Page Banner

United States Department of Agriculture

Agricultural Research Service

Research Project: Evaluation, Enhancement, Genetics and Breeding of Lettuce, Spinach, and Melon

Location: Crop Improvement and Protection Research

Title: Cucurbit powdery mildew of melon incited by Podosphaera xanthii: global and western U.S. perspectives

Authors
item McCreight, James
item Coffey, Michael -
item Lebeda, Ales -

Submitted to: Eucarpia Cucurbitaceae Symposium Proceedings
Publication Type: Proceedings
Publication Acceptance Date: May 22, 2012
Publication Date: October 15, 2012
Citation: McCreight, J.D., Coffey, M.D., Lebeda, A. 2012. Cucurbit powdery mildew of melon incited by Podosphaera xanthii: global and western U.S. perspectives. In: Sari, N., Solmaz, I., Aras, V., editors. Cucurbitaceae 2012, Proceedings of the Xth EUCARPIA meeting on genetics and breeding of Cucurbitaceae, October 15-18, 2012, Antalya, Turkey. p. 181-189.

Interpretive Summary: Lettuce aphid is a major insect pest of lettuce, Lactuca sativa L, in many commercial lettuce productions areas around the world. Resistance to lettuce aphid was first reported in the wild relative of cultivated lettuce, Lactuca virosa L. accession IVT 280 and characterized as complete, i.e., virtually no aphids survived, and genetically dominant to partial resistance in L. virosa accession IVT 273. We previously reported two new potential sources of unique genes for resistance to lettuce aphid in another wild but more closely related Lactuca serriola L. accession PI 491093 and L. virosa PI 274378. Here we report on the genetic and phenotypic nature of resistance to lettuce aphid in these two wild lettuces. Resistance to lettuce aphid in PI 274378 is complete and allelic to complete resistance in IVT 280. Resistance to lettuce aphid in PI 491093 was partial, recessive to complete resistance in ‘Barcelona’ that was derived from IVT 280, but dominant to susceptibility in ‘Salinas’. We propose the revised gene symbols: NrC for complete resistance and NrP for partial resistance, which was originally designated as nr but is now the symbol for susceptibility to lettuce aphid. The dominance relationships among these three alleles are NrC (in IVT 280, ‘Barcelona’) > NrP (in PI 491093) > nr (in susceptible genotypes). Expression of partial resistance in PI 491093 was variable in controlled infestation tests, but in a naturally infested field test provided a potentially useful level of resistance to lettuce aphid. Partial resistance, where complete resistance has not been widely deployed, may either alone or as a component of integrated pest management delay or prevent emergence of lettuce aphid genotypes that overcome complete resistance.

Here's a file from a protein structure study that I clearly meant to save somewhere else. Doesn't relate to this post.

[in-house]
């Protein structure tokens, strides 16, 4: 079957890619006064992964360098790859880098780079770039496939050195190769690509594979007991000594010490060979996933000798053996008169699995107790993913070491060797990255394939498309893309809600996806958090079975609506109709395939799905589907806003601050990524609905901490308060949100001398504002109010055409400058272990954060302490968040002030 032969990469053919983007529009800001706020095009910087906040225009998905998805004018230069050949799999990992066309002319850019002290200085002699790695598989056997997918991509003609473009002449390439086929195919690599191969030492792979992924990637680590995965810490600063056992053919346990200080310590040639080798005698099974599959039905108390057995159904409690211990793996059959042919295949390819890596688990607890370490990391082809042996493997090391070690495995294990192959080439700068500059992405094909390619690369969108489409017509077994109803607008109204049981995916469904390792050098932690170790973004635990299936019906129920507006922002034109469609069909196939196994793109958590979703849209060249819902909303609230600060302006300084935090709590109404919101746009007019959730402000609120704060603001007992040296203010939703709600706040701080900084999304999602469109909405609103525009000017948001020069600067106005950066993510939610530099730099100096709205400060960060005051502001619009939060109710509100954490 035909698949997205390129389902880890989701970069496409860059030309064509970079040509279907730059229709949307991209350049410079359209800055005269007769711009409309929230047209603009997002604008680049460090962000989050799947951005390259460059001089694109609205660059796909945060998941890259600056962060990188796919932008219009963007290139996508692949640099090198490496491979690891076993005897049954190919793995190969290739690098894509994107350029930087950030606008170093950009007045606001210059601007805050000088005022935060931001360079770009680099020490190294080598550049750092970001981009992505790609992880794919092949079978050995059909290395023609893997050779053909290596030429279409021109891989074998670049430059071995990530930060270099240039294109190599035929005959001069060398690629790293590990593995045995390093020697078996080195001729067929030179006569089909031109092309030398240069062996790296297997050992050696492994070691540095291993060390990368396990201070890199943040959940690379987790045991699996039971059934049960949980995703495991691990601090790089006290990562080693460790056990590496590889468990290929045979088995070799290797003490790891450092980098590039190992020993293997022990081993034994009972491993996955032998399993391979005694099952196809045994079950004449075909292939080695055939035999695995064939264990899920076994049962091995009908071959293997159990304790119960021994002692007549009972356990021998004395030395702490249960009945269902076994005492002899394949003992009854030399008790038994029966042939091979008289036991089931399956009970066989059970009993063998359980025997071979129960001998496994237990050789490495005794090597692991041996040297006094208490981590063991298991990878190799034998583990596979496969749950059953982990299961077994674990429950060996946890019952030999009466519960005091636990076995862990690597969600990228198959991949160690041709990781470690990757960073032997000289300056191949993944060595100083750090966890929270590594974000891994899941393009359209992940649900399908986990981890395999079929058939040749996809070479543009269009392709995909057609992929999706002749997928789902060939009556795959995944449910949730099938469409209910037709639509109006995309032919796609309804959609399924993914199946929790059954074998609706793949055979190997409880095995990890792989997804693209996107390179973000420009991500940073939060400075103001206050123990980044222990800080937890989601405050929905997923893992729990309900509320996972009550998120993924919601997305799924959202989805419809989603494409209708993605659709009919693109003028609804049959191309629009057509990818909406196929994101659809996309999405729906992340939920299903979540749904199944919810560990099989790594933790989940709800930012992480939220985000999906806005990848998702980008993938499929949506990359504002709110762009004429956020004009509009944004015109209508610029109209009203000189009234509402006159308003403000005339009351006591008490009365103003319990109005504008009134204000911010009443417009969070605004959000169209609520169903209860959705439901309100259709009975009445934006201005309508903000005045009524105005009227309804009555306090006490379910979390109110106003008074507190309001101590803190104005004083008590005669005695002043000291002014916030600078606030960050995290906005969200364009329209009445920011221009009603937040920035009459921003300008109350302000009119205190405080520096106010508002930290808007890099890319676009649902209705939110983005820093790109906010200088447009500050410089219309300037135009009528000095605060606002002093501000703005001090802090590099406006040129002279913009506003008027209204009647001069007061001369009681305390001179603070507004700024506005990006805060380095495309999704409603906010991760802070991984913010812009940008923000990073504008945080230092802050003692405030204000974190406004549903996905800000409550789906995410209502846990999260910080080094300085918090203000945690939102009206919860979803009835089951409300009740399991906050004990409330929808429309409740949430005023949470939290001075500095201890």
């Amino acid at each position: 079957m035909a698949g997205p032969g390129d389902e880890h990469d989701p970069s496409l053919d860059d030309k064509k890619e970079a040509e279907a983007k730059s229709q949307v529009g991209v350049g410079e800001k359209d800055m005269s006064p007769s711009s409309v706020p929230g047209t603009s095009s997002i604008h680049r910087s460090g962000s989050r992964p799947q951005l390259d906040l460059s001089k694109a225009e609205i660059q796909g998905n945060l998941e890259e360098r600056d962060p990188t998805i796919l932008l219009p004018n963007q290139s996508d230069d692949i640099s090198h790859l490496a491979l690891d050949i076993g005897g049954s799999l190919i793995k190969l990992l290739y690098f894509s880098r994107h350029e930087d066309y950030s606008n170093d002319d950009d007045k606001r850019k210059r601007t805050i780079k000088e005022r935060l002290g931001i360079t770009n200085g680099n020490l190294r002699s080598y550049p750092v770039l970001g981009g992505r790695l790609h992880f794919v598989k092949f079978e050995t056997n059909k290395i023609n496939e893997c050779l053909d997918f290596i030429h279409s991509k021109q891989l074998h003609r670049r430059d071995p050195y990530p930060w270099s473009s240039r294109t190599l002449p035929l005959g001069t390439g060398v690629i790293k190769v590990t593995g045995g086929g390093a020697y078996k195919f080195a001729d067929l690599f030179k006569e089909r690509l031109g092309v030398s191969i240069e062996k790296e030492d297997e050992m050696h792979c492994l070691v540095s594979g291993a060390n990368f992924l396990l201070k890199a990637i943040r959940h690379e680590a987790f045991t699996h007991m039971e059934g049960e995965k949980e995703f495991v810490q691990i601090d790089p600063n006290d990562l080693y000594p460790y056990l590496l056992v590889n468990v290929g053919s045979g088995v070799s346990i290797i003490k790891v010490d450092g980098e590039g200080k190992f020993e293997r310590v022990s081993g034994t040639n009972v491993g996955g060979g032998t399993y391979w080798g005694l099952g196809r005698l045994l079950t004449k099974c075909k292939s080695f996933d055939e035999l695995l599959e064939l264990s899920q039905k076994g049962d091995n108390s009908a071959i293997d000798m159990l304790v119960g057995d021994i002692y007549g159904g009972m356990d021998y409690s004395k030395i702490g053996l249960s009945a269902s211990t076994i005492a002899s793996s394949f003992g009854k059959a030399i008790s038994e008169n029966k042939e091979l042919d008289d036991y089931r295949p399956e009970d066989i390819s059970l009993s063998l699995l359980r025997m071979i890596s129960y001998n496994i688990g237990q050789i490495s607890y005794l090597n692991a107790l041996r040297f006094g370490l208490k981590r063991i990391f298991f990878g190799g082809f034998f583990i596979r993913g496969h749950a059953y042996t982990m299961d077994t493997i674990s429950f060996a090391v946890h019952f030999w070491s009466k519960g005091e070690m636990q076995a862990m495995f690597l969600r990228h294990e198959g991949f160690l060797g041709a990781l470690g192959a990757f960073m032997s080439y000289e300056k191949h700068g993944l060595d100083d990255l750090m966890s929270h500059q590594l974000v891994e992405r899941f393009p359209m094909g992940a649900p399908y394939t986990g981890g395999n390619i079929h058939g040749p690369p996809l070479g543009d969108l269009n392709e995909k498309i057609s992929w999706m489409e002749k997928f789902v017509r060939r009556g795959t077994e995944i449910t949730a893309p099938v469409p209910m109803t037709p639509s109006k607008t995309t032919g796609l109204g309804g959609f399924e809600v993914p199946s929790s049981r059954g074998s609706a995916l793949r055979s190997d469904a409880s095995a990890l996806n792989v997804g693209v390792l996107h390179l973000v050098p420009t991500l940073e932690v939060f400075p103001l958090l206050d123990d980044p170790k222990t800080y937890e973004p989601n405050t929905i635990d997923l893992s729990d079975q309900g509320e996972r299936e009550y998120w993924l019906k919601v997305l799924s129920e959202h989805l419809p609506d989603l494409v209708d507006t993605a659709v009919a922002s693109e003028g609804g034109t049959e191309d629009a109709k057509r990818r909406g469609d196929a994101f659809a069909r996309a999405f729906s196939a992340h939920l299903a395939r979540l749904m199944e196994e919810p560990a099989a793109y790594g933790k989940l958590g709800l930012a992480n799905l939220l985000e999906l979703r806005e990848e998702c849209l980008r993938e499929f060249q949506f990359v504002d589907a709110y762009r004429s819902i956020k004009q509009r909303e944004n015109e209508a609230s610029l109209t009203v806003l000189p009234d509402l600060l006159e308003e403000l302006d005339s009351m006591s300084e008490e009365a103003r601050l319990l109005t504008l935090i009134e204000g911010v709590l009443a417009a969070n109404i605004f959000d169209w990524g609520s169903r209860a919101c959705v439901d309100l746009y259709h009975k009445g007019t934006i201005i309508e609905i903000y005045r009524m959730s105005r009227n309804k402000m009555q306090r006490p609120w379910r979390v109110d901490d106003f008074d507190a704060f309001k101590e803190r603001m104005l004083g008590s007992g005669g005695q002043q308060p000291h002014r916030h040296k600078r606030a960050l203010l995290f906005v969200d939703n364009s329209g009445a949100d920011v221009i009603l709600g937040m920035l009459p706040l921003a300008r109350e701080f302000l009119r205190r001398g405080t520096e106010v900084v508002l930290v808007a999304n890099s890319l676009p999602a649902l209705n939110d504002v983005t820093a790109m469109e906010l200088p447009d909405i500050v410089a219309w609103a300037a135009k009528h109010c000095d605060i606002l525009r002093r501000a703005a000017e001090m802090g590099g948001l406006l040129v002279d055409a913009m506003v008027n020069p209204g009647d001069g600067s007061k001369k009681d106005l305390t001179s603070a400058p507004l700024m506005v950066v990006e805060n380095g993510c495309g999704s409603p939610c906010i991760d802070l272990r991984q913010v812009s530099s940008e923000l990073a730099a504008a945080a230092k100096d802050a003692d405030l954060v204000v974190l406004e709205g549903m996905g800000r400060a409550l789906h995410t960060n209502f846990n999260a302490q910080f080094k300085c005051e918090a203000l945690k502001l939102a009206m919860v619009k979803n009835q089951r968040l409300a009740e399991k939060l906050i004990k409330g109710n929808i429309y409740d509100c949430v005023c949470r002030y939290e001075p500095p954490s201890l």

Technical Abstract: Cucurbit powdery mildew (CPM) is a major problem of melon (Cucumis melo L.) production worldwide, that is mostly caused by two fungi: Podosphaera xanthii and Golovinomyces cichoracearum (DC) V.P. Heluta (formerly Erysiphe cichoracearum). The two species may co-infect in some areas of northern Europe, but P. xanthii dominates in warmer climates around the world. Thirty-six races of P. xanthii have been reported on melon based on sets of race differentials that range in number from as few as two to as many as 35. The CPM research community and seed industry are undertaking steps to define uniform sets of CPM race differentials and objective criteria for race nomenclature and designations. Breeders and pathologists must also consider another aspect of CPM that stems from its obligate parasitic nature: race stability as defined by a given set of CPM race differentials. This review summarizes the reported races of P. xanthii largely from the published literature. It also presents annual profiles from 2002 through 2011 of P. xanthii populations in the Central Valley of California, and the lower desert area of Imperial Valley, California and Yuma, Arizona.

Last Modified: 9/10/2014
Footer Content Back to Top of Page